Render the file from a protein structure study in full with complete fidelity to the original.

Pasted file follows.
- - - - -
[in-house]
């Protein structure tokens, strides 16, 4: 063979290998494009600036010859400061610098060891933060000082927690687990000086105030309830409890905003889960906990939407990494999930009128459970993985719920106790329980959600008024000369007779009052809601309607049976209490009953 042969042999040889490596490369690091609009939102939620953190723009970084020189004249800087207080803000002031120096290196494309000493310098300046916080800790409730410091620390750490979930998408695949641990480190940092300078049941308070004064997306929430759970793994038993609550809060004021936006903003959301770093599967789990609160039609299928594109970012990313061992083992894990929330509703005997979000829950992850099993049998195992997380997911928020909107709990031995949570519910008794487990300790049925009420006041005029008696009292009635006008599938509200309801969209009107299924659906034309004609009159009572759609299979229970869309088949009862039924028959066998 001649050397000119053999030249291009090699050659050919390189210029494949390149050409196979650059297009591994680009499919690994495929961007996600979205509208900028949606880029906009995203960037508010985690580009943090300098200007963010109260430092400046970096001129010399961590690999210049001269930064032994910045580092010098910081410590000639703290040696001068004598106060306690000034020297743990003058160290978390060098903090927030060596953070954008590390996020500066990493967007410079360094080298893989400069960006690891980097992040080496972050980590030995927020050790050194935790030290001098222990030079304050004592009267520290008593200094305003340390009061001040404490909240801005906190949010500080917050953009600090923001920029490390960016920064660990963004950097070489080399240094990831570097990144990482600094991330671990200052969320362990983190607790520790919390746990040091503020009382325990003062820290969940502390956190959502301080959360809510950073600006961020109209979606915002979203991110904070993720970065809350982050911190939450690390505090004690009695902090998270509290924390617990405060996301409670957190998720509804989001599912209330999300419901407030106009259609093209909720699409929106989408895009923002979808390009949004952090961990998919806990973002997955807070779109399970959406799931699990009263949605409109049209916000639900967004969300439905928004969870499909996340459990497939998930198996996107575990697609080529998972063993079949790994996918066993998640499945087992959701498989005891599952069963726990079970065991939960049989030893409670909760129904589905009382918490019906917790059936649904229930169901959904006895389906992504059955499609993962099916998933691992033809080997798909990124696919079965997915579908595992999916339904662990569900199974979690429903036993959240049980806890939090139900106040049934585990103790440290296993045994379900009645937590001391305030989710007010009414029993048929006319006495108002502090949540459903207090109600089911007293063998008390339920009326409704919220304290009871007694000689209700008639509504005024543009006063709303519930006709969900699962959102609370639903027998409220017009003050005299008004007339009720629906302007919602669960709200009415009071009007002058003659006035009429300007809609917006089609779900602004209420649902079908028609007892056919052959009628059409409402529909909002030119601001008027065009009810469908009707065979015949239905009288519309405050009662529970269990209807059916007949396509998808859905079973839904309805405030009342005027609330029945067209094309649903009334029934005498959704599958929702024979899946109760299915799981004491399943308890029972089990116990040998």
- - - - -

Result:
[in-house]
């Protein structure tokens, strides 16, 4: 063979290998494009600036010859400061610098060891933060000082927690687990000086105030309830409890905003889960906990939407990494999930009128459970993985719920106790329980959600008024000369007779009052809601309607049976209490009953 042969042999040889490596490369690091609009939102939620953190723009970084020189004249800087207080803000002031120096290196494309000493310098300046916080800790409730410091620390750490979930998408695949641990480190940092300078049941308070004064997306929430759970793994038993609550809060004021936006903003959301770093599967789990609160039609299928594109970012990313061992083992894990929330509703005997979000829950992850099993049998195992997380997911928020909107709990031995949570519910008794487990300790049925009420006041005029008696009292009635006008599938509200309801969209009107299924659906034309004609009159009572759609299979229970869309088949009862039924028959066998 001649050397000119053999030249291009090699050659050919390189210029494949390149050409196979650059297009591994680009499919690994495929961007996600979205509208900028949606880029906009995203960037508010985690580009943090300098200007963010109260430092400046970096001129010399961590690999210049001269930064032994910045580092010098910081410590000639703290040696001068004598106060306690000034020297743990003058160290978390060098903090927030060596953070954008590390996020500066990493967007410079360094080298893989400069960006690891980097992040080496972050980590030995927020050790050194935790030290001098222990030079304050004592009267520290008593200094305003340390009061001040404490909240801005906190949010500080917050953009600090923001920029490390960016920064660990963004950097070489080399240094990831570097990144990482600094991330671990200052969320362990983190607790520790919390746990040091503020009382325990003062820290969940502390956190959502301080959360809510950073600006961020109209979606915002979203991110904070993720970065809350982050911190939450690390505090004690009695902090998270509290924390617990405060996301409670957190998720509804989001599912209330999300419901407030106009259609093209909720699409929106989408895009923002979808390009949004952090961990998919806990973002997955807070779109399970959406799931699990009263949605409109049209916000639900967004969300439905928004969870499909996340459990497939998930198996996107575990697609080529998972063993079949790994996918066993998640499945087992959701498989005891599952069963726990079970065991939960049989030893409670909760129904589905009382918490019906917790059936649904229930169901959904006895389906992504059955499609993962099916998933691992033809080997798909990124696919079965997915579908595992999916339904662990569900199974979690429903036993959240049980806890939090139900106040049934585990103790440290296993045994379900009645937590001391305030989710007010009414029993048929006319006495108002502090949540459903207090109600089911007293063998008390339920009326409704919220304290009871007694000689209700008639509504005024543009006063709303519930006709969900699962959102609370639903027998409220017009003050005299008004007339009720629906302007919602669960709200009415009071009007002058003659006035009429300007809609917006089609779900602004209420649902079908028609007892056919052959009628059409409402529909909002030119601001008027065009009810469908009707065979015949239905009288519309405050009662529970269990209807059916007949396509998808859905079973839904309805405030009342005027609330029945067209094309649903009334029934005498959704599958929702024979899946109760299915799981004491399943308890029972089990116990040998």